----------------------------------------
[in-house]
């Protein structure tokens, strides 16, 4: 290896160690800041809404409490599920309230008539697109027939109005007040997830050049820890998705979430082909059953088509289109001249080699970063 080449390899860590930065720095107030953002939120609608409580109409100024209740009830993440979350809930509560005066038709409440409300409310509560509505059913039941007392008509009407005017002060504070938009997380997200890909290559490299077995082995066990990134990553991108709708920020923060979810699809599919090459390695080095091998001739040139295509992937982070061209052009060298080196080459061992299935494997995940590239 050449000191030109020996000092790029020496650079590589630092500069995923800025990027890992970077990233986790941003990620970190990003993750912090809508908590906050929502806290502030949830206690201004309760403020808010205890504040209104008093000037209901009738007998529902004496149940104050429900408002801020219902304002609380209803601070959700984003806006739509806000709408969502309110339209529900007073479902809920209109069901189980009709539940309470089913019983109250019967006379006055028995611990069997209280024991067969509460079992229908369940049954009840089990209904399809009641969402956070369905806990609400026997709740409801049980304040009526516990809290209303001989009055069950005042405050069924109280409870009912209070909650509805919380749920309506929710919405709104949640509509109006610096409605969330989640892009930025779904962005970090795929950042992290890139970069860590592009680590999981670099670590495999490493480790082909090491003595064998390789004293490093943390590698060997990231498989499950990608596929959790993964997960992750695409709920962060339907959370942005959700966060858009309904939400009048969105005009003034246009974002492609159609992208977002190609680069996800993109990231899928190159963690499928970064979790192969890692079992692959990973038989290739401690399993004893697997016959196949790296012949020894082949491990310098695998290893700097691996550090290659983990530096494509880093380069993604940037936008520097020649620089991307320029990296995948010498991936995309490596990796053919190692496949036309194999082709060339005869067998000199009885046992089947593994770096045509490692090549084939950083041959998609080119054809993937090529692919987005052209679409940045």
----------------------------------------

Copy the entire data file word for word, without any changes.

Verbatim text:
[in-house]
């Protein structure tokens, strides 16, 4: 290896160690800041809404409490599920309230008539697109027939109005007040997830050049820890998705979430082909059953088509289109001249080699970063 080449390899860590930065720095107030953002939120609608409580109409100024209740009830993440979350809930509560005066038709409440409300409310509560509505059913039941007392008509009407005017002060504070938009997380997200890909290559490299077995082995066990990134990553991108709708920020923060979810699809599919090459390695080095091998001739040139295509992937982070061209052009060298080196080459061992299935494997995940590239 050449000191030109020996000092790029020496650079590589630092500069995923800025990027890992970077990233986790941003990620970190990003993750912090809508908590906050929502806290502030949830206690201004309760403020808010205890504040209104008093000037209901009738007998529902004496149940104050429900408002801020219902304002609380209803601070959700984003806006739509806000709408969502309110339209529900007073479902809920209109069901189980009709539940309470089913019983109250019967006379006055028995611990069997209280024991067969509460079992229908369940049954009840089990209904399809009641969402956070369905806990609400026997709740409801049980304040009526516990809290209303001989009055069950005042405050069924109280409870009912209070909650509805919380749920309506929710919405709104949640509509109006610096409605969330989640892009930025779904962005970090795929950042992290890139970069860590592009680590999981670099670590495999490493480790082909090491003595064998390789004293490093943390590698060997990231498989499950990608596929959790993964997960992750695409709920962060339907959370942005959700966060858009309904939400009048969105005009003034246009974002492609159609992208977002190609680069996800993109990231899928190159963690499928970064979790192969890692079992692959990973038989290739401690399993004893697997016959196949790296012949020894082949491990310098695998290893700097691996550090290659983990530096494509880093380069993604940037936008520097020649620089991307320029990296995948010498991936995309490596990796053919190692496949036309194999082709060339005869067998000199009885046992089947593994770096045509490692090549084939950083041959998609080119054809993937090529692919987005052209679409940045």